The closure of the American stock exchange meant that the markets were lacking in perspective, and this partly explains the red sign that hangs over European stock exchanges.
Piazza Affari fell 1.83%, while Frankfurt was no better at -1.92%, Paris fared a little better at -1.13% and London held its own at -0.42%.
The crisis in Donbass
Over the past few days there have been fears of a meeting between the presidents of the two nuclear superpowers to avert escalation in Ukraine.
Putin and Biden were supposed to meet to agree on terms that would avoid war in the Donbass region but the Kremlin has urged caution.
The meeting is not so obvious and just last night Moscow recognized the independence of the Ukrainian separatist regions.
The political move further narrows hopes of avoiding confrontation.
The markets are obviously taking the blow, and the consequence is a rise in the cost of energy and raw materials.
The crisis in the buffer regions of Eastern Europe goes back a long way and is the result of a political choice that is showing the strain.
At the end of the last world war, and the Cold War, Russia and NATO agreed that Ukraine and Georgia would become no-man’s land, buffer states.
In these states, none of the forces at play would have been able to influence their destiny to act as a buffer and geopolitical border.
This position has faltered since Ukraine accepted a path to NATO membership at the proposal of the US.
With Ukraine’s entry into NATO, in fact, Russia would find the threat of strategic American and European military bases right on its doorstep, and this has triggered Putin’s ire.
The Russian president is threatening a total energy crisis by blocking all supplies of gas, energy and raw materials to Europe, exposing everyone to the consequences.
If Moscow invades Ukraine, the US will respond with military intervention and Europe is ready for new and very strong sanctions.
The future of prices
According to Alberto Gallo and Gabriele Foà of portfolio managers at Algebris Global Credit Opp. Fund:
“The worst case scenario would force the US and Europe to impose strong sanctions on Russia, further tightening the supply of commodities”.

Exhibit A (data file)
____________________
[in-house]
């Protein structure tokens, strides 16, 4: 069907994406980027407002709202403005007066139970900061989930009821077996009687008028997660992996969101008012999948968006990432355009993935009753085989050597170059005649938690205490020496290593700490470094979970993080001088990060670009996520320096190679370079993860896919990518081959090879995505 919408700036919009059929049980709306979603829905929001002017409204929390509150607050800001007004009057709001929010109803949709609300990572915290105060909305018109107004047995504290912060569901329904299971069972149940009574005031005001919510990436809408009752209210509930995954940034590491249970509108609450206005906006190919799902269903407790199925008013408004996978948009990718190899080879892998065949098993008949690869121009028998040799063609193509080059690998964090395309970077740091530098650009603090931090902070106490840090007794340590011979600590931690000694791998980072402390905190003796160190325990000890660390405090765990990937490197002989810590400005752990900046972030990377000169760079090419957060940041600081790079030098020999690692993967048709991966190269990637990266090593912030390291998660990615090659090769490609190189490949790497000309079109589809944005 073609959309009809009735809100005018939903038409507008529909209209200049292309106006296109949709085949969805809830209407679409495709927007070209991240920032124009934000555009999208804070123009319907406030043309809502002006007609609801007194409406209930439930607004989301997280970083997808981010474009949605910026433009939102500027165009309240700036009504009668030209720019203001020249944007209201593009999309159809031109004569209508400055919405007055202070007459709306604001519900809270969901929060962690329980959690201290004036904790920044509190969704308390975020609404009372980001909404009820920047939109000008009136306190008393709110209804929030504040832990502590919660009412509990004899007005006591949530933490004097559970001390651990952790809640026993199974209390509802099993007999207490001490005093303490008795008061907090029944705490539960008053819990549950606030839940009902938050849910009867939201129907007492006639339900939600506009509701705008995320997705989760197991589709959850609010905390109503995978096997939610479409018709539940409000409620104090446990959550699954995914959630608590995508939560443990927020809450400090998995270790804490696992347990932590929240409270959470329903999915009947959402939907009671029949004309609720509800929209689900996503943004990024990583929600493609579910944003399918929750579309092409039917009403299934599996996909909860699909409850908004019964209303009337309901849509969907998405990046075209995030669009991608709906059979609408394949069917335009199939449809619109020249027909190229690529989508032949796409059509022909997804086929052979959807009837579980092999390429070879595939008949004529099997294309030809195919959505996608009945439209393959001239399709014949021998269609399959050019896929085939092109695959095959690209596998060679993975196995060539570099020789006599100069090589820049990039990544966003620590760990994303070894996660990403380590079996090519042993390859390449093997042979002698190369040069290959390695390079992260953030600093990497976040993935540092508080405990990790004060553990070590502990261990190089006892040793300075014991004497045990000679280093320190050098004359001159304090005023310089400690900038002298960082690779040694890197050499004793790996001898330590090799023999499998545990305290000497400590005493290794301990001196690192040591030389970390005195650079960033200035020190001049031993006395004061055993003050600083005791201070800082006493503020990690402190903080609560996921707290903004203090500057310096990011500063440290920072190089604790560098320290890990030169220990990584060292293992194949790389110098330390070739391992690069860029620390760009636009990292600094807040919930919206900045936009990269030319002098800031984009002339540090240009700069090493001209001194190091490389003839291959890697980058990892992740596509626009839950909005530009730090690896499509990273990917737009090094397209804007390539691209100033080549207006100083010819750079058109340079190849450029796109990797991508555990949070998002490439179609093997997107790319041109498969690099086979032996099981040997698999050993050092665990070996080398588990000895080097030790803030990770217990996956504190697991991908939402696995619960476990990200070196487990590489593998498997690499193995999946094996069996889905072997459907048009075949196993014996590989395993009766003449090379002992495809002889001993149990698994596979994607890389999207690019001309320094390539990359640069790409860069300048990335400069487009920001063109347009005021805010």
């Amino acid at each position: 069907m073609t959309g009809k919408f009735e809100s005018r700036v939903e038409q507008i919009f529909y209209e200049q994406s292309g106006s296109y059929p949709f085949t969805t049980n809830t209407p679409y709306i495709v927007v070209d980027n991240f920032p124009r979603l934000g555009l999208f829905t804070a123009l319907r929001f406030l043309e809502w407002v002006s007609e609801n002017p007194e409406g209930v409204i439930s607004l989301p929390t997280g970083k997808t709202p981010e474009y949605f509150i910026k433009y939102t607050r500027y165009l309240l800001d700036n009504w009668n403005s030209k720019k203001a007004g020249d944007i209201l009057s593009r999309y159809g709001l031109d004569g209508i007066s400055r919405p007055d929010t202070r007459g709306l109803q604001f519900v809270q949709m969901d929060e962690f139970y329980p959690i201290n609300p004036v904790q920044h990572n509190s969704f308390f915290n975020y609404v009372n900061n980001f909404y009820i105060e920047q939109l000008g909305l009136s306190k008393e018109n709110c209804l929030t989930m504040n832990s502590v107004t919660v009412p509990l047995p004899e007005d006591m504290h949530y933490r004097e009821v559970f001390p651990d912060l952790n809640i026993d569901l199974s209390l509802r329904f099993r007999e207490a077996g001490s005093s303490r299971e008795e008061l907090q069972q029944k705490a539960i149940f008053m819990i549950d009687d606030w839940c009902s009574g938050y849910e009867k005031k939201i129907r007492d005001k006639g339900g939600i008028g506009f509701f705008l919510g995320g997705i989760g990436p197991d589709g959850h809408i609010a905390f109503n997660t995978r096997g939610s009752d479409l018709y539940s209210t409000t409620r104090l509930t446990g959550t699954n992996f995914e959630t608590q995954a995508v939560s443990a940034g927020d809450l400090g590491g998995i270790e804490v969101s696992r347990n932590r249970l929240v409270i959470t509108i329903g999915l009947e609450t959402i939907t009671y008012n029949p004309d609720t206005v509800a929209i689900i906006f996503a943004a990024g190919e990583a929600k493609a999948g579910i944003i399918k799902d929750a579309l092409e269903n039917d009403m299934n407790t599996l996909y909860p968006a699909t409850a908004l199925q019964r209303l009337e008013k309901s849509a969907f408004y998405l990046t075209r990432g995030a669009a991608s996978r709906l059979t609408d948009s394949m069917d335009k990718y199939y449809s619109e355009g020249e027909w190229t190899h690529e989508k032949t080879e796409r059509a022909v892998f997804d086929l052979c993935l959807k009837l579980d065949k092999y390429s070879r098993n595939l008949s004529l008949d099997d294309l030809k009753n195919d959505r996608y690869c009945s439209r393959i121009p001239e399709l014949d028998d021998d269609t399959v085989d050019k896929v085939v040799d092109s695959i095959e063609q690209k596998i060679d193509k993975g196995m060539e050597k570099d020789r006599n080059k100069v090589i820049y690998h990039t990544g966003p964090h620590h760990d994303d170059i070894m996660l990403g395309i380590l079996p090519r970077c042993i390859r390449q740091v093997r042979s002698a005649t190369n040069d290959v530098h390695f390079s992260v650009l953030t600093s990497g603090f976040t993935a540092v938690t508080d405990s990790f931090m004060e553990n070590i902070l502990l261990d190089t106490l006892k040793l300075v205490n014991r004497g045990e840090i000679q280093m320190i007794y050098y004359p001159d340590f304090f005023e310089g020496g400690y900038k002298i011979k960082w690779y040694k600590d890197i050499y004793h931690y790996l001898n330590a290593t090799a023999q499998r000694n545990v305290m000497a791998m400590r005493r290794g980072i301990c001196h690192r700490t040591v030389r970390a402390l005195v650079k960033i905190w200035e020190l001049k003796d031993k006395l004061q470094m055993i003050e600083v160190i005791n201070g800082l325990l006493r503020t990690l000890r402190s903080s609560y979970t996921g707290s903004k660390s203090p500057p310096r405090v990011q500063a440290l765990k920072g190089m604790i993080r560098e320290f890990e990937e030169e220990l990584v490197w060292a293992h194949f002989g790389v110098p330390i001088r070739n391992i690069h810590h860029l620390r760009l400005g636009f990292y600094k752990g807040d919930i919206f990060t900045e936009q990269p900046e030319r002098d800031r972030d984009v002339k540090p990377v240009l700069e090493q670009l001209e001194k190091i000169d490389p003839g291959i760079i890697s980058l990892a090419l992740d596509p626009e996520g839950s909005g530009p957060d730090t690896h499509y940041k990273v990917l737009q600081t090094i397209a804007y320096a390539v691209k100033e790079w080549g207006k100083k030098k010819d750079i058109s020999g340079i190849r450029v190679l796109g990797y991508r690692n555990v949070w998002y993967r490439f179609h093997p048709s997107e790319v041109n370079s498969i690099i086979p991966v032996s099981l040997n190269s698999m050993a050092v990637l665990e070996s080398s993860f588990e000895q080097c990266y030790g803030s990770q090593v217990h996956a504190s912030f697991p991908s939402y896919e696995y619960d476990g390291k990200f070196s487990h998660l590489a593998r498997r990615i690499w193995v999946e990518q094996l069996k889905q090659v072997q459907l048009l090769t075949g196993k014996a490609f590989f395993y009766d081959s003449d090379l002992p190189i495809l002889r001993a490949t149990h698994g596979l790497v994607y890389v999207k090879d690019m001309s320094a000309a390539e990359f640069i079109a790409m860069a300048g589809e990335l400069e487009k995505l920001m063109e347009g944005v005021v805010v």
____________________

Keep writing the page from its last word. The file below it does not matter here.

The managers’ prediction is not the most rosy and in fact they explain:
“the ultimate impact would be a further spike in the price of natural gas and oil. In the US and Europe, a further 20% price increase could add another percentage point to inflation.
Energy inflation would hurt consumer expectations and spending, especially in Europe. A conflict would then lead to greater volatility in European equities and credit, as markets value higher commodity prices and reduced imports from Russia”.
Wti and oil are well above $90 and up 1.15% and 1.21% respectively.
Gold is firmly at around $1900 and is starting to see 2000.
The spread also rose to 169 points and the yield on the 10-year BTP rose to 1.891%; down went the banks with the largest capitalization, which were affected by the military crisis.
The major absentee is inflation
Inflation is the big absentee in this emerging picture.
No, inflation has not disappeared overnight, it persists and the forecasts are not the best.
The worsening energy crisis as a result of the winds of war and Russia’s protectionist policy are expected to push the CPI up by at least one point.
Fear of a war between Russia and NATO or between Russia and the United States on Europe’s doorstep is the primary source of concern for the markets for the moment, which are certainly not forgetting the macroeconomic situation.
Inflation will come back to bite, but at the moment the tension between Russia and America is the main factor.
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